What’s the best way to refuel after exercising?

JOËLLE FLÜCK 1. March 2024

Foto: iStock/nensuria

The recovery period after training is extremely important but often neglected. Anyone who exercises regularly and intensively should plan their recovery in the same way as a training session and factor it in accordingly.

Presented by Swiss Sports Nutrition Society

However, nutritional requirements can vary depending on whether the recovery goal is to be on top form for the next training session or to maximise the effects of the workout just completed. Firstly, our energy reserves need replenishing - particularly the carbohydrate stores in the muscles and liver. Secondly, we need to replace the fluids lost from sweating. Finally, we also need to optimise our protein intake to enable the muscles and other tissue to repair, rebuild and adapt.

Sources of protein for muscular adaptation

Protein is essential during the post-exercise recovery period. Regular protein consumption is already a necessity in order to supply the body with enough amino acids to function properly and be absorbed by the muscles. Depending on the nature of the training (e.g. strength training), this absorption process is accelerated. It’s therefore particularly important here to ensure the body receives an adequate supply. Ideally, we should consume around 20 to 35 g of protein per day. 

Carbohydrates for replenishing energy reserves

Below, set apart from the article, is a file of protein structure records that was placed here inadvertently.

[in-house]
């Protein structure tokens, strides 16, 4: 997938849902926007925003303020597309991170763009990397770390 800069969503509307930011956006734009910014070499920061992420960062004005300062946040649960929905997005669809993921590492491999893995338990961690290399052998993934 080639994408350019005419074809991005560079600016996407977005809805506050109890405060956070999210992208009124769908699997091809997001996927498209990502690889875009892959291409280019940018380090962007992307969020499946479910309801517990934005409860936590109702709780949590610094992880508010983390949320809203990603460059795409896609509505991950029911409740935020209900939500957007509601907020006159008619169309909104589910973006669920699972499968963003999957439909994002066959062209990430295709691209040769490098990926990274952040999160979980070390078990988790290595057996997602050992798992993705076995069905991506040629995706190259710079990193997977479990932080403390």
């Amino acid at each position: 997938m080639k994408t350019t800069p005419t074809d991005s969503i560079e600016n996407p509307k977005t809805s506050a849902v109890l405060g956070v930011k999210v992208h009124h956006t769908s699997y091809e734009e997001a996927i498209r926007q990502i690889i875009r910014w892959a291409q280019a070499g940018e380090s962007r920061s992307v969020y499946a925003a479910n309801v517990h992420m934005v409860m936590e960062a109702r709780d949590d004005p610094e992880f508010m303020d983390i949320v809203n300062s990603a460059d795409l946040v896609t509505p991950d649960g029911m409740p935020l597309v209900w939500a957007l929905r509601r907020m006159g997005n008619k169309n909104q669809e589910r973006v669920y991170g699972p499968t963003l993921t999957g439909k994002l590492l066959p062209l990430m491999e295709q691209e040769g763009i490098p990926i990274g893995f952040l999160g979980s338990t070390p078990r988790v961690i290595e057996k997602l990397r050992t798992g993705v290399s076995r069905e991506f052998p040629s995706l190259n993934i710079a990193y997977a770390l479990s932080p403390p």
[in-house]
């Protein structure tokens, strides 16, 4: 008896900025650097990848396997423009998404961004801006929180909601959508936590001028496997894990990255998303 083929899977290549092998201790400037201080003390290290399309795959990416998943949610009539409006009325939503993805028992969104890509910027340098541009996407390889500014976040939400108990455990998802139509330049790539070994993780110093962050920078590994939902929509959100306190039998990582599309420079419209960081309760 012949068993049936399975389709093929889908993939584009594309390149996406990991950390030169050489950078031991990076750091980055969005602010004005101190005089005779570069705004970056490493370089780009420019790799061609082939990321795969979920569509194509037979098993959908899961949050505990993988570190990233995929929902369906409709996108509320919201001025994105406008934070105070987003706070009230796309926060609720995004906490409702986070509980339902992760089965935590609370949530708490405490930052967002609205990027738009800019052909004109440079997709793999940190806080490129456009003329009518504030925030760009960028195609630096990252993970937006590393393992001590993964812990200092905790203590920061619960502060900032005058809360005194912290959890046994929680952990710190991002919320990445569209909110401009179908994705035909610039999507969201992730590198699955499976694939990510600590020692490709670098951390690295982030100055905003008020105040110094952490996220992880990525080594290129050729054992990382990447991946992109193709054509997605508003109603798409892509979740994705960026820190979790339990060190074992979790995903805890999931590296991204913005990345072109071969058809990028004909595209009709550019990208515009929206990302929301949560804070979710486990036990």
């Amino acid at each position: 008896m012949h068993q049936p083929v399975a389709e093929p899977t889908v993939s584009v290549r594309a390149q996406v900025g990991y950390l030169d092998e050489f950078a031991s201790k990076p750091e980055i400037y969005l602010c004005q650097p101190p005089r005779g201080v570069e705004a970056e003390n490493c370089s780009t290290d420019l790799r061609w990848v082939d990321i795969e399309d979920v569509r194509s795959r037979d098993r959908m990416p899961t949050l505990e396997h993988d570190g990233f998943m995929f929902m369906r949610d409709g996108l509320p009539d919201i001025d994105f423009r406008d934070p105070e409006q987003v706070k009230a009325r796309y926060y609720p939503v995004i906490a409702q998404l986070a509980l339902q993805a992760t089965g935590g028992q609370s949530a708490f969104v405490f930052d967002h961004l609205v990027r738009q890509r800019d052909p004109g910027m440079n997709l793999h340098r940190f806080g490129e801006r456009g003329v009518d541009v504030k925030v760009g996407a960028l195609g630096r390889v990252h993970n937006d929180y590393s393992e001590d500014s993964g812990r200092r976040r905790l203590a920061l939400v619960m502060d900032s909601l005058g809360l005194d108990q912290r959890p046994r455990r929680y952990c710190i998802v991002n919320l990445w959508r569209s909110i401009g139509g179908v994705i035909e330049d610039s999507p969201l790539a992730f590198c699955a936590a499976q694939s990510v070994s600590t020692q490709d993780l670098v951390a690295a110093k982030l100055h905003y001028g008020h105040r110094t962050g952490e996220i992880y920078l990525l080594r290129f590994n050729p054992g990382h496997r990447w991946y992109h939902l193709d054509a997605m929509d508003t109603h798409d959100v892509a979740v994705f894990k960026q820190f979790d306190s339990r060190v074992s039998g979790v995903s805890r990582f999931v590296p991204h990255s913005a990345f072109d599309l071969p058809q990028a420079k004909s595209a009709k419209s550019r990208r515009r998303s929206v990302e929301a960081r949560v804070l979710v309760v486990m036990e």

The two main sources of energy during sport are carbohydrate and fat, whereby the carbohydrate reserves (glycogen stores) are continuously depleted during an intensive training session. These reserves therefore need replenishing to be ready for your next training session or upcoming competition. Glycogen stores can only be refilled with a sufficient intake of carbohydrates through food and drink. Good sources of carbohydrate post-training include carbohydrate or cereal bars, muesli, rice cakes, bread rolls, Biberli spiced bread, fruit smoothies or small meals such as pasta, rice, potatoes or other starchy sides. Sweet drinks, milk and recovery shakes also contain carbohydrate which helps to refuel. 

Replacing lost fluids and salts

Sport usually involves sweating and we often don’t drink enough to replace the fluids lost.  This is often also the case in moderate or cold temperatures. The fluids lost need to be replaced afterwards in order for the metabolic processes to function optimally during the recovery period. To optimise recovery, try to make sure that you don’t lose too many fluids while exercising in the first place. The smaller the fluid deficit, the easier it is to recover it. Furthermore, the salts lost by sweating also need to be replaced. Not only does the fluid deficit need to be replenished but also the electrolyte balance restored. Soups are a great way of replenishing fluids and salts, particularly if larger amounts are lost. Pretzel sticks combined with water are also a good source of carbohydrate. In addition to drinks, fruit also helps to replace lost electrolytes and fluids. 


Protein, carbohydrate, fluid and salt are the main components to replenish after exercising. These can be easily replenished through the right choice of foods. For example, a large sandwich with bread, cheese, ham, egg, fish or cured meat will contain a good portion of carbohydrate and protein. If eaten together with water, this covers all of the main components. Muesli with fruit, oat flakes, quark or yoghurt is also a great choice after exercising.